Chevrolet Celebrity

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Chevrolet Celebrity
84-85 Chevrolet Celebrity wagon.jpg
Manufacturer Chevrolet (General Motors)
Production 1981–1990
Model years 1982–1990
Body and chassis
Class Mid-size
Body style 2-door coupe
4-door sedan
4-door station wagon
Layout Transverse front-engine, front-wheel drive
Platform A-body
Related Buick Century
Oldsmobile Cutlass Ciera
Pontiac 6000
Transmission 3-speed 3T40 automatic
4-speed 4T60 automatic
5-speed Getrag manual
Wheelbase 104.8 in (2,662 mm)
Length Coupe & Sedan: 188.3 in (4,783 mm)
Wagon: 190.8 in (4,846 mm)
Width Coupe & Sedan: 69.2 in (1,758 mm)
Wagon: 69.3 in (1,760 mm)
Height Coupe & Sedan: 54.2 in (1,377 mm)
Wagon: 54.3 in (1,379 mm)
Predecessor Chevrolet Malibu
Successor Chevrolet Lumina
Chevrolet Lumina APV (station wagon)

The Chevrolet Celebrity is an automobile that was produced by the Chevrolet division of General Motors. Sold from the 1982 to 1990 model years, a single generation of the Celebrity was produced, replacing the Malibu as the mid-size Chevrolet model range. During the early 1960s, the nameplate was first used by Oldsmobile for the pillared sedan version of the Oldsmobile 88.[1]

Based on the front-wheel drive GM A platform, the Celebrity was produced alongside the Buick Century, Oldsmobile Cutlass Ciera, and Pontiac 6000.

For the 1990 model year, the Celebrity sedan was discontinued, replaced by the Chevrolet Lumina, with the Chevrolet Lumina APV minivan replacing the station wagon, which ended production after the 1990 model year.

Model overview[edit]

Introduced in January of 1982[2], the Chevrolet Celebrity was offered in two-door and four-door notchback sedan body styles.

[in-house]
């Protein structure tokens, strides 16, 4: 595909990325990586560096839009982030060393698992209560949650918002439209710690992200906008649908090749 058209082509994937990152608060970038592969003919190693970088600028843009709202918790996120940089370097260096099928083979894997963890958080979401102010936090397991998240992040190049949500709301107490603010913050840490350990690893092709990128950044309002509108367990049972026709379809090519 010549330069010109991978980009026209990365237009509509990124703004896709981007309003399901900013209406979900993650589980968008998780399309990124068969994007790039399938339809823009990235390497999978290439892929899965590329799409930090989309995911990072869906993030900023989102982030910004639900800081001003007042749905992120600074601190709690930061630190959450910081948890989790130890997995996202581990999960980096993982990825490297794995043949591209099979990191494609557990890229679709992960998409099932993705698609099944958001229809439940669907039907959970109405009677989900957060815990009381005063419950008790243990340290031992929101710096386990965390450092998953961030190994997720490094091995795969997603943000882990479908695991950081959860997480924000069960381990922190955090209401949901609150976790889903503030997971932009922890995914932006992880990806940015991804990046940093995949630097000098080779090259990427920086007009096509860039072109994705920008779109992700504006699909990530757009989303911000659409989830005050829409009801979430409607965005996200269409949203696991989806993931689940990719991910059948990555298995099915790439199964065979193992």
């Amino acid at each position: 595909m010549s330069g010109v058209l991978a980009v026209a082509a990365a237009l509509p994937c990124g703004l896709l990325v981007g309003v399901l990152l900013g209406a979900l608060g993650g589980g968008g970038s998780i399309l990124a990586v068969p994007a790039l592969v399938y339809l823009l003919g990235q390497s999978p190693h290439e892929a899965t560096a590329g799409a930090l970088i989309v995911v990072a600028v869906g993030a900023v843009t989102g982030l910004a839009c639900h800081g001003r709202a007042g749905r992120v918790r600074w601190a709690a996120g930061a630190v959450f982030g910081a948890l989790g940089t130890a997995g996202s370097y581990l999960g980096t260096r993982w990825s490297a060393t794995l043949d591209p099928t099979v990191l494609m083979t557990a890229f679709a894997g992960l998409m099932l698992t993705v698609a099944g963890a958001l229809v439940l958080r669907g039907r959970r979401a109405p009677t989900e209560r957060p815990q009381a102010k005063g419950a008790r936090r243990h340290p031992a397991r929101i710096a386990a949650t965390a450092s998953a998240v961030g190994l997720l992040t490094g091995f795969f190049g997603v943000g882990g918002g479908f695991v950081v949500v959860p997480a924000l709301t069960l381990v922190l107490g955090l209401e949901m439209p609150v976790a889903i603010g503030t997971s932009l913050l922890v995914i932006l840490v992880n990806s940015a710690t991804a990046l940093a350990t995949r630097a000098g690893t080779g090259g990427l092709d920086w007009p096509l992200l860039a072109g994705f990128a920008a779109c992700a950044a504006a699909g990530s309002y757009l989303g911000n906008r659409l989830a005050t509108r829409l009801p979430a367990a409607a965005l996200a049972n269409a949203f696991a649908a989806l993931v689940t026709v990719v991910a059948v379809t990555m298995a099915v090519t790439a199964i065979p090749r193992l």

Chevrolet was the first GM division to transition its mid-size sedans to front-wheel drive, as the Chevrolet Celebrity replaced the Chevrolet Malibu after the 1983 model year.


The Chevrolet Celebrity is based on the GM A-body platform. Introduced for 1982 as the replacement for the rear-wheel drive G-body platform, the A platform marked the expansion of front-wheel drive from the compact segment into mid-size vehicles. To lower development costs and increase commonality, the A platform shares design commonality with the compact-car X platform. Because of this, the Chevrolet Citation and Chevrolet Celebrity share a common 104.9 inch (2,665 mm) wheelbase.[3]

While sharing commonality with the X-body chassis, the A-body platform would not share entirely in its controversial recall issues. There were driveability problems with the computerized engine control system in 1982 models, and deterioration of the upper engine mount (also called a dogbone) caused engine/transaxle vibration.[citation needed]

Chevrolet Celebrities in all models were available with 2 different bolt patterns on the wheel hub, either 100mm (JA1 code) or 115mm (JA2 code). Additionally, the trans-axles and brakes were different on these two patterns. The smaller of the bolt pattern was used in the standard models, and used a non-vented disc brake while the larger bolt pattern was to house the heavy duty vented disc brakes. A misconception is that all Eurosport models came with the larger bolt pattern—this was not the case. Most of the Celebrities equipped with heavy-duty braking systems were base model vehicles intended for fleet and taxi use.


  • 1982–1990 Tech IV 2.5 L (151 in³) TBI I4
  • 1982–1986 2.8 L (173 in³) 2 bbl carbureted V6 (RPO LE2)
  • 1984 2.8 L (173 in³) 2 bbl carbureted V6 (RPO LH7)
  • 1985–1989 2.8 L (173 in³) MPFI V6 (RPO L44 (iron head, '85-'86) and LB6 (aluminum head, '87-'89))
  • 1984–1985 4.3 L (263 in³) Diesel V6
  • 1990 3.1 L (191 in³) MPFI V6 (RPO LH0)


The Celebrity shared its roofline with the 1982-1988 Buick Century, distinguished from other A-platform vehicles by its coved rear fascia. For 1984, Chevrolet introduced a five-door Celebrity station wagon[4], Chevrolet's first three-row mid-size station wagon since 1977.